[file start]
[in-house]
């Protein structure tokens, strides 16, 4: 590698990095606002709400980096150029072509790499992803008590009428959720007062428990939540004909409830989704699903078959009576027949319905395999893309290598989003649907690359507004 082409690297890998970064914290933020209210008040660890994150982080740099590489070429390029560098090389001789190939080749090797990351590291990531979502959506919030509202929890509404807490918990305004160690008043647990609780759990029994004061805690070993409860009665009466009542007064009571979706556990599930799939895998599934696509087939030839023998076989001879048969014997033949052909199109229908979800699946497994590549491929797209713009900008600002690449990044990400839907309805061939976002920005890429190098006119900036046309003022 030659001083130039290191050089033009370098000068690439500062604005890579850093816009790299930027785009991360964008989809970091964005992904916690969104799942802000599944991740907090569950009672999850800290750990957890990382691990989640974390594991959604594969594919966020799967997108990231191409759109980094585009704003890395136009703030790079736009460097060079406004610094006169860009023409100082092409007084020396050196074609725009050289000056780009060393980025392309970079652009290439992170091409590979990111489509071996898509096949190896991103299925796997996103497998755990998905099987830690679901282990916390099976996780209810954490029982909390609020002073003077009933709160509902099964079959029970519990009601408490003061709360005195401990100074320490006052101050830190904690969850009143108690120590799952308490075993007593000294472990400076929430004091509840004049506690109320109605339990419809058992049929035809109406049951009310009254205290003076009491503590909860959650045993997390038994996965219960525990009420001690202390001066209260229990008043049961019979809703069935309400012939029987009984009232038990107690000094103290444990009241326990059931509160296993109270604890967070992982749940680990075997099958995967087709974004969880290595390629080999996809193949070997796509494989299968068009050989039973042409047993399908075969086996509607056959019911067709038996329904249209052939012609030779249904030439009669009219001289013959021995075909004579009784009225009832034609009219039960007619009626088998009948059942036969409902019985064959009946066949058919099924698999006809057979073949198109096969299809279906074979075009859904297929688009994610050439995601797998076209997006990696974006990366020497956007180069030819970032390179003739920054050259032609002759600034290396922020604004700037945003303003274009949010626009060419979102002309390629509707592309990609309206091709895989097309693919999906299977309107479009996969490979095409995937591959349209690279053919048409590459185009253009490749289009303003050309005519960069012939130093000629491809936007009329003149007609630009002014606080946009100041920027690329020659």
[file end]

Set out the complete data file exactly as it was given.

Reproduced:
[in-house]
């Protein structure tokens, strides 16, 4: 590698990095606002709400980096150029072509790499992803008590009428959720007062428990939540004909409830989704699903078959009576027949319905395999893309290598989003649907690359507004 082409690297890998970064914290933020209210008040660890994150982080740099590489070429390029560098090389001789190939080749090797990351590291990531979502959506919030509202929890509404807490918990305004160690008043647990609780759990029994004061805690070993409860009665009466009542007064009571979706556990599930799939895998599934696509087939030839023998076989001879048969014997033949052909199109229908979800699946497994590549491929797209713009900008600002690449990044990400839907309805061939976002920005890429190098006119900036046309003022 030659001083130039290191050089033009370098000068690439500062604005890579850093816009790299930027785009991360964008989809970091964005992904916690969104799942802000599944991740907090569950009672999850800290750990957890990382691990989640974390594991959604594969594919966020799967997108990231191409759109980094585009704003890395136009703030790079736009460097060079406004610094006169860009023409100082092409007084020396050196074609725009050289000056780009060393980025392309970079652009290439992170091409590979990111489509071996898509096949190896991103299925796997996103497998755990998905099987830690679901282990916390099976996780209810954490029982909390609020002073003077009933709160509902099964079959029970519990009601408490003061709360005195401990100074320490006052101050830190904690969850009143108690120590799952308490075993007593000294472990400076929430004091509840004049506690109320109605339990419809058992049929035809109406049951009310009254205290003076009491503590909860959650045993997390038994996965219960525990009420001690202390001066209260229990008043049961019979809703069935309400012939029987009984009232038990107690000094103290444990009241326990059931509160296993109270604890967070992982749940680990075997099958995967087709974004969880290595390629080999996809193949070997796509494989299968068009050989039973042409047993399908075969086996509607056959019911067709038996329904249209052939012609030779249904030439009669009219001289013959021995075909004579009784009225009832034609009219039960007619009626088998009948059942036969409902019985064959009946066949058919099924698999006809057979073949198109096969299809279906074979075009859904297929688009994610050439995601797998076209997006990696974006990366020497956007180069030819970032390179003739920054050259032609002759600034290396922020604004700037945003303003274009949010626009060419979102002309390629509707592309990609309206091709895989097309693919999906299977309107479009996969490979095409995937591959349209690279053919048409590459185009253009490749289009303003050309005519960069012939130093000629491809936007009329003149007609630009002014606080946009100041920027690329020659």